3.

To manually gather locations, first position the box in each of the four locations (one at a time) by using the Align panel. That is, select the box, make sure To Stage is selected in the Align panel, and then click the top-left button (Align Left Edge), as shown in Figure 16.4.

Figure 16.4. The Align panel can position an object to align perfectly with any edge of the Stage.


4.

From the Info panel determine the locations of the box for each of the four locations (left, top, right, bottom). Write down these locations. Be sure to have the center registration option selected in the Info panel so that it reflects the clip's center location (see Figure 16.5).

Figure 16.5. The Info panel can reflect the top left or center of any object. In this task, use the center option.


5.

Use the numbers you came up with in step 4 to replace just the start drag line of code. Here are the numbers I came up with by using the Align and Info panels:

 startDrag(this, true, 50, 25, 500, 375);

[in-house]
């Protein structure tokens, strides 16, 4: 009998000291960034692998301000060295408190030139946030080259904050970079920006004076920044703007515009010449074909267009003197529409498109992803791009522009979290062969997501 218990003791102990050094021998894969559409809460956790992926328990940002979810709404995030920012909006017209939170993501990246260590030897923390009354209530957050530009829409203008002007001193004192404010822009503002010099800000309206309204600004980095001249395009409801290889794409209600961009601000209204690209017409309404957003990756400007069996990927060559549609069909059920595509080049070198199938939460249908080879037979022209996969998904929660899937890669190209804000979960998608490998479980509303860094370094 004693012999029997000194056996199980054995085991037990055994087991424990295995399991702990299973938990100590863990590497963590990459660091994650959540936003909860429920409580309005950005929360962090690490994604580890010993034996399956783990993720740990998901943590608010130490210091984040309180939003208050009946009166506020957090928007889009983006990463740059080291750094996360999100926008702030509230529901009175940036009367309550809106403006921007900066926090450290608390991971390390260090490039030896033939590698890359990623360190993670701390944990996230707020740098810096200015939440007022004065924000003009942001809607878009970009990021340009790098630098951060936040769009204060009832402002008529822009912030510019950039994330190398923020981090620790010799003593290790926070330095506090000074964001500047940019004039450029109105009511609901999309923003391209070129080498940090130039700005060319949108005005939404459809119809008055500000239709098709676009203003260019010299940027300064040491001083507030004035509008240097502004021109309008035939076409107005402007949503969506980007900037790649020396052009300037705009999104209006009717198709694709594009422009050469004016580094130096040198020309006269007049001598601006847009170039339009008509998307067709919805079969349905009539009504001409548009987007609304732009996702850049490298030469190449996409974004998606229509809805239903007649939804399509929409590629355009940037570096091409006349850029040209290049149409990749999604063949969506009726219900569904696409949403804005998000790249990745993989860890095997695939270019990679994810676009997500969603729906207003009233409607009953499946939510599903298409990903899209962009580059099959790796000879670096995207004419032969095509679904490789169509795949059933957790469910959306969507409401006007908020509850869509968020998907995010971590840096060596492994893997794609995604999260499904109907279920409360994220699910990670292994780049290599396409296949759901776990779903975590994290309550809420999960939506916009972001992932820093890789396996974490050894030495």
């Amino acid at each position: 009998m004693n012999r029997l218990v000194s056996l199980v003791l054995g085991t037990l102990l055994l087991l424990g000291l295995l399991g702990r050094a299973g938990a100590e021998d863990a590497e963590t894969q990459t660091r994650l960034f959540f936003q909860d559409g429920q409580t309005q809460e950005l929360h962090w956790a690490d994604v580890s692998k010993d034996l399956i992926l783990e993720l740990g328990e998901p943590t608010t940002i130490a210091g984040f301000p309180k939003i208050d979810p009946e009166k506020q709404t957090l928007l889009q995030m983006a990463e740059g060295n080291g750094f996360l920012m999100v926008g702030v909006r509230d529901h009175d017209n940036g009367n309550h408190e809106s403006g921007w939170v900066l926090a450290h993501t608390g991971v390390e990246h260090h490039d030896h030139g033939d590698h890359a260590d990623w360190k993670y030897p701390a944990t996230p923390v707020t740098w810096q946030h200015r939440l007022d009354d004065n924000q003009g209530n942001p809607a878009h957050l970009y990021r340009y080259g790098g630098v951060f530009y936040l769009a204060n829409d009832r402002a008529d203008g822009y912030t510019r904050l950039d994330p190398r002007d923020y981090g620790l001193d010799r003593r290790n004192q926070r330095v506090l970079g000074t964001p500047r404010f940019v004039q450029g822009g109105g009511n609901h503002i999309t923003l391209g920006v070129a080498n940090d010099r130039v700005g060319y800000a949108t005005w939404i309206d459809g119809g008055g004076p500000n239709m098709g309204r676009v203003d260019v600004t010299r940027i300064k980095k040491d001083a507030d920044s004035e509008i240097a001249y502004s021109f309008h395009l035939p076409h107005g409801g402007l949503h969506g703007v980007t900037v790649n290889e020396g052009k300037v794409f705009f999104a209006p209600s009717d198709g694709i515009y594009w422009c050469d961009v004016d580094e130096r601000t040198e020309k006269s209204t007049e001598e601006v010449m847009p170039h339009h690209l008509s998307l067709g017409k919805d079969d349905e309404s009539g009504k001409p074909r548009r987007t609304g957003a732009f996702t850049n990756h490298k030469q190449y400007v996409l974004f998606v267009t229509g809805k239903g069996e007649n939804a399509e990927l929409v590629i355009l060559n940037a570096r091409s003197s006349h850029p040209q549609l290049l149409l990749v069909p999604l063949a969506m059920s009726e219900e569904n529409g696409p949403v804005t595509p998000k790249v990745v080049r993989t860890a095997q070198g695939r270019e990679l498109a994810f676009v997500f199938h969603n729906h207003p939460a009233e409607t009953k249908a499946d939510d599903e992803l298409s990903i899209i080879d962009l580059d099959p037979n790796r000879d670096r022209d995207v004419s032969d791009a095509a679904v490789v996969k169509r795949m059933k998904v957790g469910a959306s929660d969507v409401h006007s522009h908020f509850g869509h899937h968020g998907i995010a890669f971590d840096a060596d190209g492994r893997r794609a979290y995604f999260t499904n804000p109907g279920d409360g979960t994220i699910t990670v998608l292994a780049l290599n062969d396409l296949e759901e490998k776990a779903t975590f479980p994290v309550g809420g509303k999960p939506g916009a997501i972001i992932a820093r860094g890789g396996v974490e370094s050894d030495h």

My box was 100_50, which accounts for the 50 added to 0 (and subtracted from 550), as well as 25 (added and subtracted appropriately).

6.

Because, this hour is about scripting, you can use the following alternative to bypass the manual steps you followed in steps 4 5:

 startDrag(this, true, 0+this._width/2, 0+this._height/2,       550-this._width/2, 400-this._height/2); 

Figure 16.2. Asking the user to place these objects in the correct order is a perfect case for a drag-and-drop interaction.


Feel free to experiment using other values besides those shown in the preceding task in the startDrag action's parameters.

Now that the user can't drag the box off the Stage, you can add a feature that will check whether the user dropped it on top of the correct target. For example, say you put text inside the clip that said "Oregon" and then you had a map with the outlines of the United States state borders. Depending on whether the user dropped the label on the correct state, you could give him appropriate feedback. The trick is that you need to think about both how to check whether it's right and when to check it. In addition, you have to decide how to respond to the user dropping the box correctly or not. After you got this working for Oregon, you could make 49 more boxes if you wanted! The following task walks you through the steps of doing one of these.

Try It Yourself: Ascertain Where an Object Is Dropped